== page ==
- A new Goldman Sachs report detailed four key themes observed across second-quarter earnings calls.
- The report includes statements from 60 members of the S&P 500.
- Company executives frequently mentioned the US-China trade war, increased pressure against profits, slowing global economies, and recent interest rate cuts.
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Second-quarter earnings season is all but wrapped up, and a bevy of earnings calls detailed some commonalities across industries.
Company executives highlighted four main themes during second-quarter calls, according to a Goldman Sachs report. Commentary from 60 members of the S&P 500 focused on the US-China trade war, increased pressure on margins, global economic growth, and lowered interest rates.
Here’s what companies said on these four topics, along with some specific company examples.
1. Minimizing trade war impact
- REUTERS/Fred Dufour/Pool; Alex Wong/Getty Images
Many corporate managers noted their plans to sit back and take a more patient approach as they monitor the financial impact of upcoming tariffs. President Trump announced Tuesday he would delay a portion of the next set of duties on Chinese goods, which were previously set to hit September 1.
Some popular strategies for mitigating trade-war costs were moving manufacturing away from China, divesting from Chinese businesses, passing the costs to consumers, and boosting domestic productivity. Firms without exposure to US-China trade outperformed those caught in the conflict, Goldman analysts said.
AT&T: “It’s been a little soft in the last quarter or two with the China trade discussions. The administration doesn’t like for us to talk about that. But look, business has pulled in investment the last quarter or so as a result of the trade uncertainty.”
Juniper Networks: “We are passing along some of that tariff increase to our customers. We’ve been fairly successful at doing that, but there have been some situations where we haven’t been able to pass all the cost through, which is why we are seeing some impact to our gross margin.”
2. Greater pressure on profits
- REUTERS/Murad Sezer
Companies emphasized the tight labor market and rising commodity costs as challenges for financial growth. Average hourly earnings and the minimum wage grew throughout the second-quarter while unemployment remained low, and some managers said the rising labor costs cut into profits.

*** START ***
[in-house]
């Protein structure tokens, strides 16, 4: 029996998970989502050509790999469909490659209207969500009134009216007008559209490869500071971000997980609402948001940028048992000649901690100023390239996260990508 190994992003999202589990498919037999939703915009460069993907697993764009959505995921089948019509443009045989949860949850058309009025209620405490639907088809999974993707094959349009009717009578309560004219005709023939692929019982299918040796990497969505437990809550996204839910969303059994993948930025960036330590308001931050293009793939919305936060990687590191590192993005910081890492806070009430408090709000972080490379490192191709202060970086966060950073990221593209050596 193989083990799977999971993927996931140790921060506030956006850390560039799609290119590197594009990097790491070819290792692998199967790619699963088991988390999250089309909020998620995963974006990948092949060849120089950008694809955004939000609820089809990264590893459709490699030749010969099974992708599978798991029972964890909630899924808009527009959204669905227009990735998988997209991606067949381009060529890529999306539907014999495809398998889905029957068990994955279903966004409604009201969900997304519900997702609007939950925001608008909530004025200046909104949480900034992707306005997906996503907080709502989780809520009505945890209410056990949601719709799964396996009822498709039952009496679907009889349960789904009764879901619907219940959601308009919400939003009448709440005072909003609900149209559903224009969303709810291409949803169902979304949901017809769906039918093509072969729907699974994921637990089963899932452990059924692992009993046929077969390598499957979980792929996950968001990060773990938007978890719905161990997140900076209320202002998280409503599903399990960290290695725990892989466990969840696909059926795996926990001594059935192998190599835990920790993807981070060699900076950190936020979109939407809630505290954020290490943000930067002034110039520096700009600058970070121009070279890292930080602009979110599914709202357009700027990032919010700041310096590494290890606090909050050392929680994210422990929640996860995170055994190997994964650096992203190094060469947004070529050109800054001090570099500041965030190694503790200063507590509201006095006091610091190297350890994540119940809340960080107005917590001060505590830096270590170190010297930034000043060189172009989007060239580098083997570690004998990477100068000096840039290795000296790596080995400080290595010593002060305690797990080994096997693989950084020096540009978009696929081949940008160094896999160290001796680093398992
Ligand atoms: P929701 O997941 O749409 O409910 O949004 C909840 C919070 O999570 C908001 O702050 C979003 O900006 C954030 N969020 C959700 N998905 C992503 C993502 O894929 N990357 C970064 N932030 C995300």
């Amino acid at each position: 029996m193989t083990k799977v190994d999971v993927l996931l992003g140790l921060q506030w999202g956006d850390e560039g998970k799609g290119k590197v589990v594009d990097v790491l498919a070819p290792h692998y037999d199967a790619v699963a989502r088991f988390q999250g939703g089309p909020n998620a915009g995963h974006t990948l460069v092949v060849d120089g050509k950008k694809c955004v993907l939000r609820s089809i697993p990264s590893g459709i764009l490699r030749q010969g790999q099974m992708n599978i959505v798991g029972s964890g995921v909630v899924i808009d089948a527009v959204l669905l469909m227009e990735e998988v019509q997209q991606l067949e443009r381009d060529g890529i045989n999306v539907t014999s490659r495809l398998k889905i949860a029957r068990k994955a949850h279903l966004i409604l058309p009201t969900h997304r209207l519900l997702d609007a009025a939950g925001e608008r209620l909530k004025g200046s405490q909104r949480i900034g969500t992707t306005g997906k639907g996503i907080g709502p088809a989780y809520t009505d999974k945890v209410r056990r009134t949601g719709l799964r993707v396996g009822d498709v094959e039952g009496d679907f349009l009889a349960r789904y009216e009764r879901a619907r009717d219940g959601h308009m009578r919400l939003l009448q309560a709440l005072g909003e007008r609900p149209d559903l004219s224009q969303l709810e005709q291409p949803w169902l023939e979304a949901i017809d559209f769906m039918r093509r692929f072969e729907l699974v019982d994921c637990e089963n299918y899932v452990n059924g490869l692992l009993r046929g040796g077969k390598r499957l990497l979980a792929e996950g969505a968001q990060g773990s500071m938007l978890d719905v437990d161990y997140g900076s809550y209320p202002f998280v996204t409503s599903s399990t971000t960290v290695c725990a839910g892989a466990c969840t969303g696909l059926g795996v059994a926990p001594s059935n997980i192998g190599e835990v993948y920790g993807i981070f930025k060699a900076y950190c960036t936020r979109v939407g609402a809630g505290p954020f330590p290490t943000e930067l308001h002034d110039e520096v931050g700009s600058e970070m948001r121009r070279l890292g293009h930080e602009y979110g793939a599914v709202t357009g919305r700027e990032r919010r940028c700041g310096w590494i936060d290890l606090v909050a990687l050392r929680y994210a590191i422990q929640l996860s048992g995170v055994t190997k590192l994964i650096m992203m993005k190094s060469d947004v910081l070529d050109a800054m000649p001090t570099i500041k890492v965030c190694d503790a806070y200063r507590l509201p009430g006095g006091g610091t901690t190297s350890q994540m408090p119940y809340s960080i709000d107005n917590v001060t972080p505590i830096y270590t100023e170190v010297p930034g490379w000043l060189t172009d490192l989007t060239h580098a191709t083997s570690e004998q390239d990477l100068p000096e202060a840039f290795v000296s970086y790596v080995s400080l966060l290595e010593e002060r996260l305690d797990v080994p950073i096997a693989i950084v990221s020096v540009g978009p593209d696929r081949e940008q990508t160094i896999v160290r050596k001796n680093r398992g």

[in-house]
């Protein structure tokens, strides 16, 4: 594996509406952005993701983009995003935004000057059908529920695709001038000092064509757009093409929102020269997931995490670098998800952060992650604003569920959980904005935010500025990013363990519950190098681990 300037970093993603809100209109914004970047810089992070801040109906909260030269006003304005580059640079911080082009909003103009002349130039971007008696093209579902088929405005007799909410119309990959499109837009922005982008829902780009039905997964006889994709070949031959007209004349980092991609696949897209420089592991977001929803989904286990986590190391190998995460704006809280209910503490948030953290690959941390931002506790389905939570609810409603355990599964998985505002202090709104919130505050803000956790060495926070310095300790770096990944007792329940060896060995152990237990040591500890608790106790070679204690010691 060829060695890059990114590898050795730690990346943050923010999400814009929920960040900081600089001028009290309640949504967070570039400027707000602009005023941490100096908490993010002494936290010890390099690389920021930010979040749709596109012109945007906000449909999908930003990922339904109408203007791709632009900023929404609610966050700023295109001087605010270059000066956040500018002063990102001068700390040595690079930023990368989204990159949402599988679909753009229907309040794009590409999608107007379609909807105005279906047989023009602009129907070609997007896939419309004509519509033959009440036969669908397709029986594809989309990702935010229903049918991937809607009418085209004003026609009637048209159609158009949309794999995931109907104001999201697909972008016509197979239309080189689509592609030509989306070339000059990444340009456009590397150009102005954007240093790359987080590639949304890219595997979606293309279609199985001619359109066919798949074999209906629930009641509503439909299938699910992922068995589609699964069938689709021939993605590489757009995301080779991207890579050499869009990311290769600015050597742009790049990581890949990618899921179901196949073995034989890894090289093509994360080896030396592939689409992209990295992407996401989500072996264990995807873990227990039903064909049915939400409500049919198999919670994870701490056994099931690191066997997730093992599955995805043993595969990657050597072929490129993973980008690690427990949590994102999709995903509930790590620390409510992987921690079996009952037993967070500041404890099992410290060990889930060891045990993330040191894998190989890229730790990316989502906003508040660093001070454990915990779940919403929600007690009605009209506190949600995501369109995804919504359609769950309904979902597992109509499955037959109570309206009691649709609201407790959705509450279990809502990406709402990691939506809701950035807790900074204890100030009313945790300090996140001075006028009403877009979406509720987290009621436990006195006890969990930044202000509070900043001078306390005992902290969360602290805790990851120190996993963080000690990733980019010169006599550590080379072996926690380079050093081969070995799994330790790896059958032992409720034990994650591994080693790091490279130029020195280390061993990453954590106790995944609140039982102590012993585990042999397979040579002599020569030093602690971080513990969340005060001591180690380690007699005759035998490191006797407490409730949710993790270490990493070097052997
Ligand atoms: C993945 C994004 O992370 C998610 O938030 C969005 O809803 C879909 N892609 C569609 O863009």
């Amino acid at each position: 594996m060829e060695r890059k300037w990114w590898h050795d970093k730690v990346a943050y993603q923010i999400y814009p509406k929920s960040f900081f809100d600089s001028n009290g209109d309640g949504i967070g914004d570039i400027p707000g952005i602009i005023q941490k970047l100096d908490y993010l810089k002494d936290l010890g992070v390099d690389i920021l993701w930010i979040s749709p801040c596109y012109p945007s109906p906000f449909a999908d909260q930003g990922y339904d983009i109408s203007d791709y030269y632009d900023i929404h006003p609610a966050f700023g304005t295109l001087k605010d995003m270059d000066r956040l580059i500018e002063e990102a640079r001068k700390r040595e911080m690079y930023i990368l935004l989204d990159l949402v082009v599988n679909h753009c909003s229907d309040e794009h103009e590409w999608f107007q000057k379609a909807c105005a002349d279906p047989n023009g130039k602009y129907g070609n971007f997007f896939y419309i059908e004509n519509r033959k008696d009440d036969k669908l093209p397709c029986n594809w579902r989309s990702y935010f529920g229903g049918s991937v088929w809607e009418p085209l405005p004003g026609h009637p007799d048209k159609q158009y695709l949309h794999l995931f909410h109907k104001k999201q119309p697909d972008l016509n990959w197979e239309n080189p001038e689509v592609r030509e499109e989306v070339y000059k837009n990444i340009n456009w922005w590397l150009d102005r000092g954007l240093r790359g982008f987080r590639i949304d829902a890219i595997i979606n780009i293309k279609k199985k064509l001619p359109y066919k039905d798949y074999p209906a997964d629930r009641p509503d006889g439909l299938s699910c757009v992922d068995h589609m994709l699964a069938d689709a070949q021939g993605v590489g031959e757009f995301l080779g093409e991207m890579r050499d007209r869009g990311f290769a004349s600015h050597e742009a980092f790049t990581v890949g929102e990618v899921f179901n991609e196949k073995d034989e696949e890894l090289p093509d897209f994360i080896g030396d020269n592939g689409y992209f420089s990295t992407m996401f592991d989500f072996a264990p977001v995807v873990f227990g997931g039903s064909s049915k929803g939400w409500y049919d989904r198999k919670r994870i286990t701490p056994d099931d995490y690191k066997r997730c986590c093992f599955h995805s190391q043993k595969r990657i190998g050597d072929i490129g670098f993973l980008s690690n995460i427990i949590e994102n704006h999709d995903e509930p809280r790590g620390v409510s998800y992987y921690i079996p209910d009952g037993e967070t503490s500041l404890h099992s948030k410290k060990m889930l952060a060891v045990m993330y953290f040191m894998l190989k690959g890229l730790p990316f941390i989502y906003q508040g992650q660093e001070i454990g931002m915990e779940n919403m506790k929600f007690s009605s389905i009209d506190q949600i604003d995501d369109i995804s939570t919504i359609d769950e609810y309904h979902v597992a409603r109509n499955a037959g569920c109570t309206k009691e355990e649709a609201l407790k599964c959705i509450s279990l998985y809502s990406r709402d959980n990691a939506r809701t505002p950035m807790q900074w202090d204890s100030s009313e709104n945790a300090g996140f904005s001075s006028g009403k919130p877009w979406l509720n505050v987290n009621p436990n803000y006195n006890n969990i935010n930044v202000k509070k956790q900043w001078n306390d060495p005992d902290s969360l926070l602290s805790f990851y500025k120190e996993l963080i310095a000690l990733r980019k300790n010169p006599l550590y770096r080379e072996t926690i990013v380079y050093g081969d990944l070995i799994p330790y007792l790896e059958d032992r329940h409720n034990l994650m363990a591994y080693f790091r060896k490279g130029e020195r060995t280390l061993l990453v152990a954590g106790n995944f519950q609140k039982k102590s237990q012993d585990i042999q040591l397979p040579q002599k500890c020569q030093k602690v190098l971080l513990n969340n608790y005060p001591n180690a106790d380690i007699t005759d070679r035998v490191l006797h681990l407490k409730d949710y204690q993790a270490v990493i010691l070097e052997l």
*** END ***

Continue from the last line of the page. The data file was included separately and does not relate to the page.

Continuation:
Increases in commodity costs and the stronger US dollar were also hot topics on earnings calls, particularly with companies selling abroad. Brent oil is up about 14% year-to-date as geopolitical tensions and the trade war threaten supply disruption.
Costco Wholesale: “We’re still facing pretty big headwinds from the U.S. wage increases to our hourly employees that went into effect in June of 2018 as well as additional wage increases implemented in March of 2019. Both of these wage increases negatively impacted SG&A during the quarter, representing about 10 to 12 basis points of the year-over-year variance.”
Mondelez International: “Without talking about specifics, we see some places where there is inflation, where there is some commodity and cost pressures, and we will take appropriate pricing actions as we see appropriate.”
3. Concerns around slowing economic growth
Economies are slowing around the globe, with all German bunds falling under 0%, the US seeing a dreaded yield curve inversion, and China posting its worst industrial output figures in 17 years. Though the US expansion continues its record streak, several indicators stoke new fear among investors.
Though many executives expressed concern about contracting markets, many downplayed the risk of a recession in the near future. Goldman’s CEO David Solomon recently told CNN he thinks the chance of a near-term recession is “still relatively low.”
Bank of America: “What we can see is consistent with a 2%+ growth rate versus a 3% growth rate largely due to the impacts of some of the benefits of tax reform and other things running through the economy last year. And so we feel it’s very solid. And yes, there’s a slowdown but that slowdown was predicted by everybody and now you’re seeing it evidenced.”
United Airlines Holdings: “Every time we want to use the economy as a reason why things aren’t working, you have to be very careful when you go there. You think about the tariff issues and the trade issues that we’ve all been facing, I think there is some inventory buildup that you had over prior years, that you’re having sort of resurface year-over-year.”
4. Boosted leverage from interest-rate cuts
Some companies said the Federal Reserve’s recent interest-rate cut will help them secure lower borrowing costs and more efficiently handle liabilities. Others, namely banks and real estate businesses, worried the lower rates would harm net interest income and home sales, especially as some analysts expect the central bank to issue additional cuts in the next quarter.
Goldman Sachs said August 6 they expect the Fed to issue two rate cuts in the fall, adding that the bank will stop cutting when inflation reaches a 2% level ahead of their December meeting.
JPMorgan Chase: “Obviously, the Fed will react to the data they see and I would say what’s going on is more important than just what the Fed does. If the Fed’s cutting rates and we go into recession, that’s not a good rate cut. If the Fed actually raises rates one day because we’re booming, that’s not so bad.”
Fortune Brands Home & Security: “You’ve got to balance in terms of affordability as well with lower interest rates. There is wage inflation that’s increasing, so the consumer is taking home a bit more, especially with the lower taxes. So in terms of overall affordability, those metrics look a lot better this year than they did at this time last year.”